Light and sound systems: more than flipping a switch : Friday, Aug. 6, 2004
August 6 2004 by Jane Paige

Light and sound systems: more than flipping a switch : Friday, Aug. 6, 2004
Friday, Aug. 6, 2004

Light and sound systems: more than flipping a switch

By Jane Paige
Special to the Recorder

Gone are the days of flipping a switch or turning a dial for the lights and sound inside church sanctuaries. Today, state-of-the-art systems are helping to illuminate and broadcast Sunday morning services, holiday concerts and community performances.

Selecting the right light and sound systems for churches can be challenging, confusing and expensive, experts agree. Early planning, research and communication can help ease the process for church members, architects and builders.

"Today, people are expecting quality lighting and sound no matter the size of the church," said Stan Howell, planning specialist with ADW Architects of Charlotte. "The demand for such systems is in high gear now across the state. We are seeing more and more churches wanting pretty sophisticated equipment and systems."

Early in the overall planning process, church leaders and members are being encouraged to decide on the function of the lights and sound system in the new sanctuary or facility. Lighting and sound for elaborate musical pageants several times a year can be very different from what is needed at weekly worship services. The availability of money for both systems also is a critical factor since state-of-the-art equipment can be expensive. An industry estimate is that at least 9 percent of the total construction cost could be allocated for sound and lights, Howell said. This means a $3 million project could include $270,000 for the two systems.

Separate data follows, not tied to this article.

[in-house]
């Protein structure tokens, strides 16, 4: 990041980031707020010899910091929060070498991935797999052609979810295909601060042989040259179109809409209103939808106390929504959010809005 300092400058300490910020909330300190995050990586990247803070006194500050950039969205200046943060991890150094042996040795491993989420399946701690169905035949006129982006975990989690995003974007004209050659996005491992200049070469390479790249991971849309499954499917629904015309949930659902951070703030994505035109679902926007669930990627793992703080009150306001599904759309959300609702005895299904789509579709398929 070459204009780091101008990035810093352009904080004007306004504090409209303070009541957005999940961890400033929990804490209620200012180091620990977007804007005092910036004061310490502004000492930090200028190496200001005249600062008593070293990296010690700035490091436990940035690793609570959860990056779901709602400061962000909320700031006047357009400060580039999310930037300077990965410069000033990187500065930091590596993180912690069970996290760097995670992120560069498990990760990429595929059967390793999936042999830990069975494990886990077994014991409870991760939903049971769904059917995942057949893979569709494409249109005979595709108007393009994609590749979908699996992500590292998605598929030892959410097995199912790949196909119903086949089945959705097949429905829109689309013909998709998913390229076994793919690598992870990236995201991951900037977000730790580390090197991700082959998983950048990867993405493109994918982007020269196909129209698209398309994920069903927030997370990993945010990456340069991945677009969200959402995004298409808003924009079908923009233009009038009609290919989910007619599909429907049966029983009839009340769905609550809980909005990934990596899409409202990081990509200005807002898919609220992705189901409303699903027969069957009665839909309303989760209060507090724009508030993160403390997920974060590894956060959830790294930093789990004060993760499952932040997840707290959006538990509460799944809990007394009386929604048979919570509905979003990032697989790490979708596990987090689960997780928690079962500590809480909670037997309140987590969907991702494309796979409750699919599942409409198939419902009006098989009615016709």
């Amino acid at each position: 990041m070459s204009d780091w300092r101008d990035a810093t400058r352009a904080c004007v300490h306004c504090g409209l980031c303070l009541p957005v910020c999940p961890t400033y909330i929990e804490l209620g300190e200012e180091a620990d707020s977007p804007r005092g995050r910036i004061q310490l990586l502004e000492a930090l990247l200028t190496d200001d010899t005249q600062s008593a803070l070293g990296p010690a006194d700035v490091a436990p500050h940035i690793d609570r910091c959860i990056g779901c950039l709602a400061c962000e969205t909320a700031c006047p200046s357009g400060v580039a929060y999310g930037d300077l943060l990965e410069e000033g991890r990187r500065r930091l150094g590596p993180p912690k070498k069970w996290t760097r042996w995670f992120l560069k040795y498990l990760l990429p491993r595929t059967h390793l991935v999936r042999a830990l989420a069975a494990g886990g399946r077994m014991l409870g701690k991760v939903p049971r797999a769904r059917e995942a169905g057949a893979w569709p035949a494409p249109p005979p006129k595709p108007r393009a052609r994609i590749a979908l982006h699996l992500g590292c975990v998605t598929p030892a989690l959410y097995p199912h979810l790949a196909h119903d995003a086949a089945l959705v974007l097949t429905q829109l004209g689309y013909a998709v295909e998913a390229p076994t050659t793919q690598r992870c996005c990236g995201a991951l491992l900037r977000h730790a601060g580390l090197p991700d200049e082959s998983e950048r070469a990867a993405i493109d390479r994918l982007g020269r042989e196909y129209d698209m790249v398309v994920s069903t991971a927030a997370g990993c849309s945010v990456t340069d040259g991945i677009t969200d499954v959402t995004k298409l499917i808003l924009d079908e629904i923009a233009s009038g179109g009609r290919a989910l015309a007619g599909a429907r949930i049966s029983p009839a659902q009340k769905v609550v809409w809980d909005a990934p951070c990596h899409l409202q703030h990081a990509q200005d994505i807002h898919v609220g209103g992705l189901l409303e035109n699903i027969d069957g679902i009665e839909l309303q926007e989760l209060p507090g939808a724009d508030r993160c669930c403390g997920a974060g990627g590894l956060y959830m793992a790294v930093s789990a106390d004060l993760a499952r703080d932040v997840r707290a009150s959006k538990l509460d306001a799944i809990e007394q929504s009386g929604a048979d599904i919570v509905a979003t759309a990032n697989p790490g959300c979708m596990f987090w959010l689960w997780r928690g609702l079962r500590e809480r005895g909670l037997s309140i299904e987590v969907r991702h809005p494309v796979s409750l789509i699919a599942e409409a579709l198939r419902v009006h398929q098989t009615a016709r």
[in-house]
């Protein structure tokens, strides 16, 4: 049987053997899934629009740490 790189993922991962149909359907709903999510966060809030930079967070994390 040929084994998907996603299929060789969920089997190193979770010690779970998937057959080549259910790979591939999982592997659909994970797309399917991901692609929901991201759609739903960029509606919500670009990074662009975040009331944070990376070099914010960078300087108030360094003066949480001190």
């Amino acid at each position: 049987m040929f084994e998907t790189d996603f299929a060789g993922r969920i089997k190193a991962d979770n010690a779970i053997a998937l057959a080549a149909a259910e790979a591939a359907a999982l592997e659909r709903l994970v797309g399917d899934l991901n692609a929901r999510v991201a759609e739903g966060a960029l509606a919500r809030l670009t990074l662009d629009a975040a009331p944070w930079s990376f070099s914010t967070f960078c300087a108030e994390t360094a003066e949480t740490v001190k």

The earlier the architect knows the sound and lighting priorities, the better, Howell said. Today many churches are hiring lighting and sound consultants. It is also important that these specialists get involved early with the design of the new facility.

"We have had some churches that come back to us after the design phase is complete and want to change the shape of the sanctuary in order to add screens and lighting," Howell said. "Obviously, it would have been much better if we had all this information from the start."

Members of Oakmont Baptist Church, a 900-member congregation in Greenville, knew they wanted the latest in advanced technology for their $5 million sanctuary and facilities that were completed last year. Small group meetings held several years ago resulted in top quality sound and lighting systems being a priority for the new facility. ADW was architect for the project.

"When we built the facility, we got the very best systems we could afford at the time," said Steve Harding, Oakmont's minister of media, arts and children. "We know that as our world changes, if churches do not keep up with the technology curve, people will just tune it out."

Sound and lighting consultants were involved with the Oakmont project from the start. David Evans with Sound Advice of Eastern North Carolina began working with the design team in January 2002.